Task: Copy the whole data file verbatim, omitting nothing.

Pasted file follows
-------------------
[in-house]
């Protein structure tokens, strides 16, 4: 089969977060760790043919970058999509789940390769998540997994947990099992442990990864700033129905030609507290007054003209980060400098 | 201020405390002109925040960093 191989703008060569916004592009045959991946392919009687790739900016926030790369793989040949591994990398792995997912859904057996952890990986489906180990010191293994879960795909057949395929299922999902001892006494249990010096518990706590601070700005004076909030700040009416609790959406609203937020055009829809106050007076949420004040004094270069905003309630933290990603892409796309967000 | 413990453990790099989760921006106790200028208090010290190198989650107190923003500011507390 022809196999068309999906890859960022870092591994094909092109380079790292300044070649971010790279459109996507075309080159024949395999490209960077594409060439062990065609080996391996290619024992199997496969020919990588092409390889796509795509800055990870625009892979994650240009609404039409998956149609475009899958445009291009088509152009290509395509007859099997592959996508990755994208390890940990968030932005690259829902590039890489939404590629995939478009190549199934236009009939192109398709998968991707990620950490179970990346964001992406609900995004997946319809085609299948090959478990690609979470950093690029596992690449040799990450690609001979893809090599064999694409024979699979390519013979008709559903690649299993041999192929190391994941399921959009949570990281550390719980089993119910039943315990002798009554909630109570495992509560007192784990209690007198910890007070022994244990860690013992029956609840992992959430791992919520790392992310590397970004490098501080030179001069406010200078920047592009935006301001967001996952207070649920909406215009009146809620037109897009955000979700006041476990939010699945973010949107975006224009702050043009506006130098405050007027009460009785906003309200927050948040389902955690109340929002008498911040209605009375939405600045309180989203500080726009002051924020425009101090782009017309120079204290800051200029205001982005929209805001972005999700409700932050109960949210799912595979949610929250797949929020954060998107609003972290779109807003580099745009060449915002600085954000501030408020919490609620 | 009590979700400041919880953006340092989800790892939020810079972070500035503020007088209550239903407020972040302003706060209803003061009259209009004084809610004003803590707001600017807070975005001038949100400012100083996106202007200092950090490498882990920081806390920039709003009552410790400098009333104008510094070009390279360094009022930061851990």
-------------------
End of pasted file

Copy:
[in-house]
């Protein structure tokens, strides 16, 4: 089969977060760790043919970058999509789940390769998540997994947990099992442990990864700033129905030609507290007054003209980060400098 | 201020405390002109925040960093 191989703008060569916004592009045959991946392919009687790739900016926030790369793989040949591994990398792995997912859904057996952890990986489906180990010191293994879960795909057949395929299922999902001892006494249990010096518990706590601070700005004076909030700040009416609790959406609203937020055009829809106050007076949420004040004094270069905003309630933290990603892409796309967000 | 413990453990790099989760921006106790200028208090010290190198989650107190923003500011507390 022809196999068309999906890859960022870092591994094909092109380079790292300044070649971010790279459109996507075309080159024949395999490209960077594409060439062990065609080996391996290619024992199997496969020919990588092409390889796509795509800055990870625009892979994650240009609404039409998956149609475009899958445009291009088509152009290509395509007859099997592959996508990755994208390890940990968030932005690259829902590039890489939404590629995939478009190549199934236009009939192109398709998968991707990620950490179970990346964001992406609900995004997946319809085609299948090959478990690609979470950093690029596992690449040799990450690609001979893809090599064999694409024979699979390519013979008709559903690649299993041999192929190391994941399921959009949570990281550390719980089993119910039943315990002798009554909630109570495992509560007192784990209690007198910890007070022994244990860690013992029956609840992992959430791992919520790392992310590397970004490098501080030179001069406010200078920047592009935006301001967001996952207070649920909406215009009146809620037109897009955000979700006041476990939010699945973010949107975006224009702050043009506006130098405050007027009460009785906003309200927050948040389902955690109340929002008498911040209605009375939405600045309180989203500080726009002051924020425009101090782009017309120079204290800051200029205001982005929209805001972005999700409700932050109960949210799912595979949610929250797949929020954060998107609003972290779109807003580099745009060449915002600085954000501030408020919490609620 | 009590979700400041919880953006340092989800790892939020810079972070500035503020007088209550239903407020972040302003706060209803003061009259209009004084809610004003803590707001600017807070975005001038949100400012100083996106202007200092950090490498882990920081806390920039709003009552410790400098009333104008510094070009390279360094009022930061851990």